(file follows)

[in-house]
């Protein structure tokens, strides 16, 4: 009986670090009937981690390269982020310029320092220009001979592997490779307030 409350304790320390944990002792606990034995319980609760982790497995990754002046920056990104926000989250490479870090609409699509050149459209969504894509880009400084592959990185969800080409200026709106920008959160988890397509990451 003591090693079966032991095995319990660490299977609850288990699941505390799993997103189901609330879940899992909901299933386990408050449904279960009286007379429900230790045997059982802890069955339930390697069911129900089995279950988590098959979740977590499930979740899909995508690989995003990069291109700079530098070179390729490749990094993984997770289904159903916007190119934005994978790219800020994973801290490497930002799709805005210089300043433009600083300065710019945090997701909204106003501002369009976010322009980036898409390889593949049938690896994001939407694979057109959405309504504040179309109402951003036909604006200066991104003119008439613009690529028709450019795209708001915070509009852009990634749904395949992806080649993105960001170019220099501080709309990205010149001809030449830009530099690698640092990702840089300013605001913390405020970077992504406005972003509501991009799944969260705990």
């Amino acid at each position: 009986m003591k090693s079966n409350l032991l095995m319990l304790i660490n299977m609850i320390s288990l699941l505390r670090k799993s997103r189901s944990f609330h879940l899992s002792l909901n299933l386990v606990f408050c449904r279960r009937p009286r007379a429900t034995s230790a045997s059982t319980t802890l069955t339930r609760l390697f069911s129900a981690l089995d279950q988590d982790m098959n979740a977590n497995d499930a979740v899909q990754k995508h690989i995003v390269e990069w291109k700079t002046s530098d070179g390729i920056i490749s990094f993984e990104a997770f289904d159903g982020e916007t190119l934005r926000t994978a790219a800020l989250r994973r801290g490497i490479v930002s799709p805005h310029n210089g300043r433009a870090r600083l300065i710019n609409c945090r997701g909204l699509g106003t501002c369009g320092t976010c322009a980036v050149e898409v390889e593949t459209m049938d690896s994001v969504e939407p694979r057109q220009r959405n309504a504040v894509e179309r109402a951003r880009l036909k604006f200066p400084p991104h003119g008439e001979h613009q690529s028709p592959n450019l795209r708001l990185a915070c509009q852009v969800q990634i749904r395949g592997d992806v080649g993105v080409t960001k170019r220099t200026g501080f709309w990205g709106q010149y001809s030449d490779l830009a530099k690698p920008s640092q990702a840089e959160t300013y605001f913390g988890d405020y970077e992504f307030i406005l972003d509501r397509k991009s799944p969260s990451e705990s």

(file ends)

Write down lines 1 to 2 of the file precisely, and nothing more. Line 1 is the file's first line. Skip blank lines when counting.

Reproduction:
[in-house]
């Protein structure tokens, strides 16, 4: 009986670090009937981690390269982020310029320092220009001979592997490779307030 409350304790320390944990002792606990034995319980609760982790497995990754002046920056990104926000989250490479870090609409699509050149459209969504894509880009400084592959990185969800080409200026709106920008959160988890397509990451 003591090693079966032991095995319990660490299977609850288990699941505390799993997103189901609330879940899992909901299933386990408050449904279960009286007379429900230790045997059982802890069955339930390697069911129900089995279950988590098959979740977590499930979740899909995508690989995003990069291109700079530098070179390729490749990094993984997770289904159903916007190119934005994978790219800020994973801290490497930002799709805005210089300043433009600083300065710019945090997701909204106003501002369009976010322009980036898409390889593949049938690896994001939407694979057109959405309504504040179309109402951003036909604006200066991104003119008439613009690529028709450019795209708001915070509009852009990634749904395949992806080649993105960001170019220099501080709309990205010149001809030449830009530099690698640092990702840089300013605001913390405020970077992504406005972003509501991009799944969260705990």